In mathematics, a uniqueness theorem is a theorem proving that certain conditions determine a unique solution. Examples of uniqueness theorems include:
- Alexandrov's uniqueness theorem of three-dimensional polyhedra
- Black hole uniqueness theorem
- Cauchy–Kowalevski theorem is the main local existence and uniqueness theorem for analytic partial differential equations associated with Cauchy initial value problems.
- Cauchy–Kowalevski–Kashiwara theorem is a wide generalization of the Cauchy–Kowalevski theorem for systems of linear partial differential equations with analytic coefficients.
- Fundamental theorem of arithmetic, the uniqueness of prime factorization.
- Holmgren's uniqueness theorem for linear partial differential equations with real analytic coefficients.
- Picard–Lindelöf theorem, the uniqueness of solutions to first-order differential equations.
- Thompson uniqueness theorem in finite group theory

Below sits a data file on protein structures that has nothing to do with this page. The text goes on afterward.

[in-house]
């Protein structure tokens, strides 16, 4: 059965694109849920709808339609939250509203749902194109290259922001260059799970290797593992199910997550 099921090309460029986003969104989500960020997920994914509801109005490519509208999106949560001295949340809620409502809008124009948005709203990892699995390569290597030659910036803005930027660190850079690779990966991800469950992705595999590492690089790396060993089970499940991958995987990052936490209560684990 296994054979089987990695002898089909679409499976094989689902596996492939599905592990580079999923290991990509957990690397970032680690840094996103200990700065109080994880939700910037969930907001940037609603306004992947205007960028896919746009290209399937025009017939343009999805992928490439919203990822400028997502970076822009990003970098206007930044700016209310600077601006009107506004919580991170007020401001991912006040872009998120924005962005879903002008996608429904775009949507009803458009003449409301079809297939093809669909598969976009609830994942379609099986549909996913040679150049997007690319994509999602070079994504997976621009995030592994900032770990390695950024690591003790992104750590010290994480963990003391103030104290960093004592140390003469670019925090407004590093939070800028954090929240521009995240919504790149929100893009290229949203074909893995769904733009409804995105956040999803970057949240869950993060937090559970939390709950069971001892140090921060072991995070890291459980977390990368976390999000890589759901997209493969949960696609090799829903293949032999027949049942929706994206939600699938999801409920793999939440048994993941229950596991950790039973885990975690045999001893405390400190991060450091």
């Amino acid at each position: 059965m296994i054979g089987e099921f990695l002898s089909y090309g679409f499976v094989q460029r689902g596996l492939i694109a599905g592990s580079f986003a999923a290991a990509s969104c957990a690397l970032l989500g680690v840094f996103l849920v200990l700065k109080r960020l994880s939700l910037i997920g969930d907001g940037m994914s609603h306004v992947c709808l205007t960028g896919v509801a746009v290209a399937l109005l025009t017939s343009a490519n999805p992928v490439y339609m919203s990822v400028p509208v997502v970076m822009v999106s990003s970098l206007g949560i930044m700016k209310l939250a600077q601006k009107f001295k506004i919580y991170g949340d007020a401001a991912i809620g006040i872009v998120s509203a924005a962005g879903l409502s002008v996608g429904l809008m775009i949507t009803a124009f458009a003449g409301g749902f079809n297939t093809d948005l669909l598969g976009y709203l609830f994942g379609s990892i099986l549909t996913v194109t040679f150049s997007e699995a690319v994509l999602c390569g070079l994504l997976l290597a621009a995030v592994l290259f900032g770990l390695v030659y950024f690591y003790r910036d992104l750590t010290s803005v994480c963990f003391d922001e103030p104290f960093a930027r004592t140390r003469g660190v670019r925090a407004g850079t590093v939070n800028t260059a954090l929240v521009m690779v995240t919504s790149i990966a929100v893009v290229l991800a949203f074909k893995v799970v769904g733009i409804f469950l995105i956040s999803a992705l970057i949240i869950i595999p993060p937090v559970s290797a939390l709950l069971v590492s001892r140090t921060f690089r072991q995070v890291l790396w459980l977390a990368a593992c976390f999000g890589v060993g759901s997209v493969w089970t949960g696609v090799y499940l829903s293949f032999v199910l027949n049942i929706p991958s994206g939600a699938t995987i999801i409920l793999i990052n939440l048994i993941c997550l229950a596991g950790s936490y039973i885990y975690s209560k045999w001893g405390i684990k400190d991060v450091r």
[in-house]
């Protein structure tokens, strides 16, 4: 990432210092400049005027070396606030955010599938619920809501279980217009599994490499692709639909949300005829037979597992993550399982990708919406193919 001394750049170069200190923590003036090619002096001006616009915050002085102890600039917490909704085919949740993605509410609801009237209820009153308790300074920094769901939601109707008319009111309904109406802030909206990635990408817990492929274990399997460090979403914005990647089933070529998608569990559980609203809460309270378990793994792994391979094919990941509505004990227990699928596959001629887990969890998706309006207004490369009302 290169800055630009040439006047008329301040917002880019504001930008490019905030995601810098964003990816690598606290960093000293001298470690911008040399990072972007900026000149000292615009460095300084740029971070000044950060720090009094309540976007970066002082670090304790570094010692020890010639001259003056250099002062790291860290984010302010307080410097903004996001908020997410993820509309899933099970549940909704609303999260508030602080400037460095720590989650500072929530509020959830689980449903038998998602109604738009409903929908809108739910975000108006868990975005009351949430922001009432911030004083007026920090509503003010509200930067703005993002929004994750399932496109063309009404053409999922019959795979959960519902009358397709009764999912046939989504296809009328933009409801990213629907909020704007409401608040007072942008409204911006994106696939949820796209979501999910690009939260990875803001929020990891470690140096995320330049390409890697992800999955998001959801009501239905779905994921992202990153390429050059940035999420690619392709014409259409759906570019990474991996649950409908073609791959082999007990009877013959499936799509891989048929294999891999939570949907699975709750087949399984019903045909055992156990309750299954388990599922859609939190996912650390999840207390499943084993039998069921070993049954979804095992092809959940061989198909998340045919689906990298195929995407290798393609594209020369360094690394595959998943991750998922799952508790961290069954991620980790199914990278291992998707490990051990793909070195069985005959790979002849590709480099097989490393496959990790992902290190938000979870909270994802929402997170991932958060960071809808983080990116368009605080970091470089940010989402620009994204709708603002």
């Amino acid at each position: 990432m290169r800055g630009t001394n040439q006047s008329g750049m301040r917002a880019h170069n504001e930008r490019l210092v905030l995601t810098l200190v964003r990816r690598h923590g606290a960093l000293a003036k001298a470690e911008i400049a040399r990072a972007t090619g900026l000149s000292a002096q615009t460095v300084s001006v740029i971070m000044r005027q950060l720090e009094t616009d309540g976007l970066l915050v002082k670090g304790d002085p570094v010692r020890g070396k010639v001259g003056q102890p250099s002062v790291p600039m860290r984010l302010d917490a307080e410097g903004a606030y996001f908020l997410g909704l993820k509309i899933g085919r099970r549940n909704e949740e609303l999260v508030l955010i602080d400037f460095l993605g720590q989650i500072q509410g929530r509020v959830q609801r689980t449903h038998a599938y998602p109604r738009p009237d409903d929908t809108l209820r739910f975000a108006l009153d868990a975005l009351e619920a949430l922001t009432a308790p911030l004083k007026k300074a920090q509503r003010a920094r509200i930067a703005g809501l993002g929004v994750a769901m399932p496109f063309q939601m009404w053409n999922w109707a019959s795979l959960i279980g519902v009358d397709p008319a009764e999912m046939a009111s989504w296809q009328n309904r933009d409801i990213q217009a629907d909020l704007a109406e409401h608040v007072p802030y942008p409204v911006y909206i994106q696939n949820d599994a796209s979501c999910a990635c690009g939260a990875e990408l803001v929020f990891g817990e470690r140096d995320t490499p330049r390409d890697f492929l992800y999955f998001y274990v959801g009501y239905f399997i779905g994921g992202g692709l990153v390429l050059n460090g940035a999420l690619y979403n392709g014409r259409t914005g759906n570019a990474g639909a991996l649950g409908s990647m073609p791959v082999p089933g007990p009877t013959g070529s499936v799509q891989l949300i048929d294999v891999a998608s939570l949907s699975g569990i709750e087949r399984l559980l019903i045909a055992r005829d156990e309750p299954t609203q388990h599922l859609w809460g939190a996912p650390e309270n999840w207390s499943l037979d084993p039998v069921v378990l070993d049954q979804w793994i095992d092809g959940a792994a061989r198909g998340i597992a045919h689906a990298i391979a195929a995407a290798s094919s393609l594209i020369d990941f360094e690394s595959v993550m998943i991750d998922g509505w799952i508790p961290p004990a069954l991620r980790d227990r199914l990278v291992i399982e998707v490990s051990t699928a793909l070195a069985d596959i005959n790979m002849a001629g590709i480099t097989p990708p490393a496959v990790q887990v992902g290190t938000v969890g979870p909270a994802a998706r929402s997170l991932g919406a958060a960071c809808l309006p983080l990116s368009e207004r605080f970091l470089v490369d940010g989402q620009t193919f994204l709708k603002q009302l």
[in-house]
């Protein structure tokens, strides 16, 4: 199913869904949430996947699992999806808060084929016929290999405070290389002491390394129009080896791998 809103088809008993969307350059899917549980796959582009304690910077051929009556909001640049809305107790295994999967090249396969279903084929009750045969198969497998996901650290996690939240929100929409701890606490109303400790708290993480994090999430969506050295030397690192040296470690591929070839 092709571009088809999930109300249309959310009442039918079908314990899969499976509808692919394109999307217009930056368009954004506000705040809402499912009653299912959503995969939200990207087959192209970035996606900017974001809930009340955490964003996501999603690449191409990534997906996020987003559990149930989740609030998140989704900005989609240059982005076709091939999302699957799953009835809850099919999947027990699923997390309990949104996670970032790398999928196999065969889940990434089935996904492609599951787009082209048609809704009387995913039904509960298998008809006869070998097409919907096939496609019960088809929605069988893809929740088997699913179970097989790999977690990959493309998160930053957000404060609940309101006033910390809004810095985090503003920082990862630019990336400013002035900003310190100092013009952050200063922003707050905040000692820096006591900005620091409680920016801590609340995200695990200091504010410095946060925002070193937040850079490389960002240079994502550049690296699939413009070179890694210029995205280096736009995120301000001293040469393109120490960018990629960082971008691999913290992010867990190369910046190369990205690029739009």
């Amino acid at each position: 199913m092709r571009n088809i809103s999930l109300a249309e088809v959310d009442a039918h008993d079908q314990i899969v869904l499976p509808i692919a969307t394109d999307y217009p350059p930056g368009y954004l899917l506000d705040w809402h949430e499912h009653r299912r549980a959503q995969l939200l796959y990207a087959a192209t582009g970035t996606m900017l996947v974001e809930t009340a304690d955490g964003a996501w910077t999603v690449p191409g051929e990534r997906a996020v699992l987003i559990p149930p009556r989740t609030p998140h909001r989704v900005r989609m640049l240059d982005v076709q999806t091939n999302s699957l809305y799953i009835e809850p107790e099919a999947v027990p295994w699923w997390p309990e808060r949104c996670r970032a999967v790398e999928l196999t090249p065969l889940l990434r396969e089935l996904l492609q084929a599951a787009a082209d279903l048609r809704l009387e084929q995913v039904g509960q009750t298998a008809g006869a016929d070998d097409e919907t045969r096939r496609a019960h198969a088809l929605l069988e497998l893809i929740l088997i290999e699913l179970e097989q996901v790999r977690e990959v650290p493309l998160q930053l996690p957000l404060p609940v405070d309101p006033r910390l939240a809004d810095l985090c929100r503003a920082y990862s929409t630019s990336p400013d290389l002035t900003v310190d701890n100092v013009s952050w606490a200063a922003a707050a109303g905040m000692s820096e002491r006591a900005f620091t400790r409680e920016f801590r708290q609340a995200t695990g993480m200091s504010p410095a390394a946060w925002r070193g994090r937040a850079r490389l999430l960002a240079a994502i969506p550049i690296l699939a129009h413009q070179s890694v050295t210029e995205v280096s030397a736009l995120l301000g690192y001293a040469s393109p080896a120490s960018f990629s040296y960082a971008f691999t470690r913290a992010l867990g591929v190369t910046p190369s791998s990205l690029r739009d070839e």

- Uniqueness theorem for Poisson's equation
- Electromagnetism uniqueness theorem for the solution of Maxwell's equation
- Uniqueness case in finite group theory
A theorem, also called a unicity theorem, stating the uniqueness of a mathematical object, which usually means that there is only one object fulfilling given properties, or that all objects of a given class are equivalent (i.e., they can be represented by the same model). This is often expressed by saying that the object is uniquely determined by a certain set of data. The word unique is sometimes replaced by essentially unique, whenever one wants to stress that the uniqueness is only referred to the underlying structure, whereas the form may vary in all ways that do not affect the mathematical content.
A uniqueness theorem / proof is, at least within mathematics of differential equations, often combined with an existence theorem / proof to a combined existence and uniqueness theorem.
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